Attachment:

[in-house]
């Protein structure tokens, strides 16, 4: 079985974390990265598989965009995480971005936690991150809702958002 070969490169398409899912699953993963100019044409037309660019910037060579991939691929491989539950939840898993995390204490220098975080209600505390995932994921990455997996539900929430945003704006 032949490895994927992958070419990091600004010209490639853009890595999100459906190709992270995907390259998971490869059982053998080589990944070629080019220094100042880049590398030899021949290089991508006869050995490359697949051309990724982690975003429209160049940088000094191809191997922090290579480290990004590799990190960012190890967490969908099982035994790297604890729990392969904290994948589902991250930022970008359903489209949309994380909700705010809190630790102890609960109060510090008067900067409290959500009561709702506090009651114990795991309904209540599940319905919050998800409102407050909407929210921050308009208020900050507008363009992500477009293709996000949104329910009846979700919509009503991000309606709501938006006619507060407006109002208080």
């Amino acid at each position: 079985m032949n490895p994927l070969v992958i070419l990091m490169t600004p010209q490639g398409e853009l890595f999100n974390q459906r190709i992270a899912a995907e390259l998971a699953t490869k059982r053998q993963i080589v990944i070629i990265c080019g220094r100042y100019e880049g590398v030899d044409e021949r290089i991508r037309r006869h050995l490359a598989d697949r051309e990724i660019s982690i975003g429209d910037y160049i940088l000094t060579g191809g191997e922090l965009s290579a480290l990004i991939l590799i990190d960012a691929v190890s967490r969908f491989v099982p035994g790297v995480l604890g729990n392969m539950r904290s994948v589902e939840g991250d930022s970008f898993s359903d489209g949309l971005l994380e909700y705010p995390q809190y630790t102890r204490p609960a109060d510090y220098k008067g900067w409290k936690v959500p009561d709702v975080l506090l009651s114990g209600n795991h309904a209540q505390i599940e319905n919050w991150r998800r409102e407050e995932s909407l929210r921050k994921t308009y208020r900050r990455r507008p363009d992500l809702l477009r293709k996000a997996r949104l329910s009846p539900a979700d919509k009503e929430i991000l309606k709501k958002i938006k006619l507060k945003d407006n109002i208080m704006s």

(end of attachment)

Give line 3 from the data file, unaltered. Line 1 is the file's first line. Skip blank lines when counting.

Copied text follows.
């Amino acid at each position: 079985m032949n490895p994927l070969v992958i070419l990091m490169t600004p010209q490639g398409e853009l890595f999100n974390q459906r190709i992270a899912a995907e390259l998971a699953t490869k059982r053998q993963i080589v990944i070629i990265c080019g220094r100042y100019e880049g590398v030899d044409e021949r290089i991508r037309r006869h050995l490359a598989d697949r051309e990724i660019s982690i975003g429209d910037y160049i940088l000094t060579g191809g191997e922090l965009s290579a480290l990004i991939l590799i990190d960012a691929v190890s967490r969908f491989v099982p035994g790297v995480l604890g729990n392969m539950r904290s994948v589902e939840g991250d930022s970008f898993s359903d489209g949309l971005l994380e909700y705010p995390q809190y630790t102890r204490p609960a109060d510090y220098k008067g900067w409290k936690v959500p009561d709702v975080l506090l009651s114990g209600n795991h309904a209540q505390i599940e319905n919050w991150r998800r409102e407050e995932s909407l929210r921050k994921t308009y208020r900050r990455r507008p363009d992500l809702l477009r293709k996000a997996r949104l329910s009846p539900a979700d919509k009503e929430i991000l309606k709501k958002i938006k006619l507060k945003d407006n109002i208080m704006s």